Jon Stewart announced Tuesday that he will be leaving The Daily Show he has hosted on Comedy Central since 1999. The reaction from the media has been a gushing geyser of praise and, occasionally, an acknowledgement that his comedy mostly appealed to the far left.
The Boston Globe dubbed Stewart a “genius” and the Walter Cronkite to the millennial generation. The Globe said his “utterly trusted voice” had “helped shape the political and cultural attitudes of a generation.” Stewart’s partisanship was mentioned but only to praise it: “During the presidency of George W. Bush, especially during the Iraq war, Stewart emerged as a one-man opposition party, far more vigorous than the Democrats in Congress.”
The New York Times was only slightly less glowing in its own front page story on Stewart’s announcement. The paper made the requisite Cronkite comparison (adding Edward R. Murrow for good measure) and also labeled Stewart “the nation’s satirist in chief.” Stewart’s partisanship receives a mention midway through the story where The Daily Show is described as “a humorous release valve for politically frustrated (often left-leaning) viewers and a bête noire of (often right-leaning) critics who saw him as a member of the liberal media elite.”
The Cronkite reference was especially popular. Entertainment Weekly wrote, “It wasn’t enough for Stewart to be our Johnny Carson; we needed him to be Walter Cronkite, too.” The Chicago Tribune offered this somewhat confusing praise, “Stewart, like Cronkite, did become a trusted voice to many. But in Stewart’s case, it was the absence of someone like Cronkite that put him in that position.”
Actually, faith in Cronkite’s trustworthiness was badly misplaced. Like Stewart, Cronkite was a progressive who used his position at the network to advance his point of view and candidates he supported. Somehow that fact hasn’t seemed to damage his reputation very much.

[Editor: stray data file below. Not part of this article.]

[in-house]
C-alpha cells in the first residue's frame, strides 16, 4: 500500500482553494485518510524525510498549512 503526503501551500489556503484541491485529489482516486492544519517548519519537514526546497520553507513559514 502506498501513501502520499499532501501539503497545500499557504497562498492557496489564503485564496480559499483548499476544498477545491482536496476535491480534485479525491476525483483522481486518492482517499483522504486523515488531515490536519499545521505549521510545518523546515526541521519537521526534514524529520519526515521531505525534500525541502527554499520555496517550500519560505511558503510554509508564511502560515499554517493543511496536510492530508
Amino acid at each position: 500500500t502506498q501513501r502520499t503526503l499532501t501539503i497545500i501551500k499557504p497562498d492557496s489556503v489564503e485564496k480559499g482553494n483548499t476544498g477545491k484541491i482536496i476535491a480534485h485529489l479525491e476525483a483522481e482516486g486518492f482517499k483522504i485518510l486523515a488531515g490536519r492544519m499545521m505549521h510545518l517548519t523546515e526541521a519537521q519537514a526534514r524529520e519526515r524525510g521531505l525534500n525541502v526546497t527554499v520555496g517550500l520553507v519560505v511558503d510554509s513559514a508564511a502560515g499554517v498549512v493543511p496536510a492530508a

Over at Time magazine, Stewart’s satire was praised for its excellent journalism:
So Stewart wasn’t an actual news anchor. What his show did with comedy was a kind of journalism nonetheless, using satire and some thorough research of source material to analyze the news and analyze its analysis. Any honest media critic knew that Stewart was doing the job better than the rest of us.
The Media Research Center did a rundown of the reaction from the network morning shows. NBC’s Willie Geist said, “no one was spared the wrath of his sharp commentary, his criticism and of course his humor.” That may be strictly true but as the Washington Post’s Aaron Blake pointed out (in one of the few pieces that discussed Stewart’s actual appeal) The Daily Show was one of the most reliably liberal shows on television.
Pew Research Center studied news consumption in 2012 and found only Rachel Maddow had a more lopsided liberal audience. Roughly three times as many liberals as conservatives watched Stewart’s show. And when it came to party affiliation, Stewart’s show drew more than four times as many Democrats as Republicans. His mirror image on the right, according to the same survey, would fall somewhere between Bill O’Reilly and Rush Limbaugh. It’s difficult to imagine either of those two gentlemen getting this fawning treatment should they choose to announce their retirement.